Broadly speaking, poverty that plagues the contemporary world can have different shades.
If we speak of poverty from monetary and economic point of view, we can refer to the concepts of absolute and relative poverty: the absolute poverty line is considered to be crossed when an individual cannot meet the minimum expenses to lead an acceptable life, usually defined through reference to a “basket of goods”; relative poverty refers to the standards in force in a social group by which the level of well-being is attested.
Fighting poverty has always been a key objective in EU social policy. However, 21% of the European population is still experiencing economic and social hardship, particularly in southern and eastern European countries.
Through agreements among member countries, the EU has laid the legal foundations and tools on which to build action to reduce economic and social hardship. One of the first initiatives in this regard was the Europe 2020 strategy, proposed in 2010 by the European Commission. A strategy that hoped to achieve by 2020, 5 goals for development.
|Area of intervention
75% employed between 20 and 64 years old
Research and Development
3% of EU GDP in research and development
Climate Change and Energy
-20% greenhouse gas emissions compared to 1990
20% energy from renewable sources
+20% energy efficiency
Education Dropout rate below 10%
At least 40% of graduates between 30 and 34 years old
Poverty and Social Exclusion
-20 mln people at risk of poverty or social exclusion.
Despite efforts on the part of the European Union, the Europe 2020 goal, although with clear improvements, has not been fully achieved.
Indeed, there were more than 107 million people at risk of poverty and social exclusion in European countries in 2019. Still a very high number but reduced by 17.1 million compared to 2005. However, despite a marked improvement, the target that had been set for 2020 still remains far off: from 2010 to 2019 there was a decrease of 10.3 million people in poverty, compared to the desired more than 20 million.
The Europe 2020 strategy was accompanied by the UN’s 2030 Agenda for Sustainable Development. The 2030 Agenda is an action agenda for people, planet and prosperity. It incorporates 17 Goals for Sustainable Development (SDGs).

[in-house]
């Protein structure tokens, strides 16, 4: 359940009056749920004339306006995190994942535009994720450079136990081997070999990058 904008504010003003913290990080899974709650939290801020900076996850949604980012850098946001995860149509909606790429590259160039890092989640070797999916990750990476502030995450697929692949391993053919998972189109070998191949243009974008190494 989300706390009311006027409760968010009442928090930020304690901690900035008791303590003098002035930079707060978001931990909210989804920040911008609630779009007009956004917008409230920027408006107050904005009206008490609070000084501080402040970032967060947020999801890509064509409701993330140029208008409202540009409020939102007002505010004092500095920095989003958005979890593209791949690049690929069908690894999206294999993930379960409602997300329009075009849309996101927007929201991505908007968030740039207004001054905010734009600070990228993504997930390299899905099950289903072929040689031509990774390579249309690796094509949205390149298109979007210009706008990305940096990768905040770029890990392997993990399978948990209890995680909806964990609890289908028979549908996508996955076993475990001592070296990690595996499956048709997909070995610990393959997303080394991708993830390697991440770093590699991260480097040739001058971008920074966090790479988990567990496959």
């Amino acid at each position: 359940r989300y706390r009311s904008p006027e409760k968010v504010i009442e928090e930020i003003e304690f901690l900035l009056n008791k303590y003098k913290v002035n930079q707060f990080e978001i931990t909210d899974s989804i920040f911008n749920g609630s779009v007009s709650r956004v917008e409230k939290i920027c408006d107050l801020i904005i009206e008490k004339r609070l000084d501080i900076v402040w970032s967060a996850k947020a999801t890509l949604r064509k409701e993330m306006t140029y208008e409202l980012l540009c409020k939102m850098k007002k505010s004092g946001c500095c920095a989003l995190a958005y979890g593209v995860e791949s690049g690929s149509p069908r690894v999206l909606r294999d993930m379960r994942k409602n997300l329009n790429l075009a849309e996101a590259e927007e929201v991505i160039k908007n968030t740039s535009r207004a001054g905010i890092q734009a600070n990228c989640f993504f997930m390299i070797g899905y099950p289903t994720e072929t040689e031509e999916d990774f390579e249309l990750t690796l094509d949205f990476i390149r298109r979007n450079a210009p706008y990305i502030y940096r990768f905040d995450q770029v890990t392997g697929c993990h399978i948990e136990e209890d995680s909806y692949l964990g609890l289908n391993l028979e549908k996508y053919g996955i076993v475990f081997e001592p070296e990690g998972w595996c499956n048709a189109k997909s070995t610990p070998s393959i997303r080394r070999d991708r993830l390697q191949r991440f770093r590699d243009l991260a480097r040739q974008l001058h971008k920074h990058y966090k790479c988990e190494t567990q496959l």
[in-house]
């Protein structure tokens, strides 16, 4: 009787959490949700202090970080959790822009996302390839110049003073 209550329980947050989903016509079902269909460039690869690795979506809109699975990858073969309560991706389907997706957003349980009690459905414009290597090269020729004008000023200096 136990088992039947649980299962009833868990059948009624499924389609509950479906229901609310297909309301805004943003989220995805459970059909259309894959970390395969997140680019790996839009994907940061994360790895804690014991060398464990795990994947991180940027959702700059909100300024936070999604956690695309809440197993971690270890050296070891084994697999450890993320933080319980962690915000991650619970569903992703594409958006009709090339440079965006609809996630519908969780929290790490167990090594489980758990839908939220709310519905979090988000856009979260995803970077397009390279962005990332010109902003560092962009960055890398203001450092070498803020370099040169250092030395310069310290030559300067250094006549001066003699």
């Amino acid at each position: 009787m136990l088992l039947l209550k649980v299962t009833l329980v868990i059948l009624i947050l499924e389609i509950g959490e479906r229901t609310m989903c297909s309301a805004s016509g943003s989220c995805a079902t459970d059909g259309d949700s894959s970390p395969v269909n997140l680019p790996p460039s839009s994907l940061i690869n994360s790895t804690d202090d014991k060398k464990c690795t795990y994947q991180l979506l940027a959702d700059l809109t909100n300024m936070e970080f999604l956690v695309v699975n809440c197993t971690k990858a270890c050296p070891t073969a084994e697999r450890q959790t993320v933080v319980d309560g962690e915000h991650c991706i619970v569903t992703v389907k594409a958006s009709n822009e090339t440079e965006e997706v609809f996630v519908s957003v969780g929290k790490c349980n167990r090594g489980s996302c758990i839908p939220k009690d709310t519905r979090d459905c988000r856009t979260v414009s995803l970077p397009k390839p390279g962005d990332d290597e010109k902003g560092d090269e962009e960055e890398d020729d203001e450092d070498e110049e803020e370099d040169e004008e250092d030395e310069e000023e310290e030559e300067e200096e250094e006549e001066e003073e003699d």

The SDGs follow up on the achievements of the Millennium Development Goals (MDGs), and represent common goals on a set of important development issues. “Common goals” means that they affect all countries and all individuals: no one is excluded from them, nor should they be left behind along the path needed to put the world on the road to sustainability.
11.Sustainable cities and communities
12.Responsible consumption and production
14.Life below water
15.Life on land
16.Peace, justice and strong institutions
17.Partnerships for the goals
3.Good health and well-being
6.Clean water and sanitation
7.Affordable and clean energy
8.Decent work and economic growth
9.Industry, innovation and infrastructure
Why is it necessary for our purpose to speak about SDGs and poverty for socio-professional wellbeing of youth?
“No poverty” is the first of our goals to achieve sustainable development by 2030.
We said at the beginning of the introduction to this chapter that poverty nowadays can have several facets, one of which we have not yet paid attention to is educational poverty.
Educational poverty is the condition in which a child or adolescent is deprived of the right to learning in the broadest sense, from cultural and educational opportunities to the right to play. Economic poverty and educational poverty feed off each other.
Thus, we are not only talking about the right to study, but the right to know, learn and experience whose lack negatively affects the individual’s experiences.
The goal of this chapter is to understand how educational poverty in the areas of food, food waste, and climate change negatively impacts the lives and health of young people, physically, socially, and psychologically.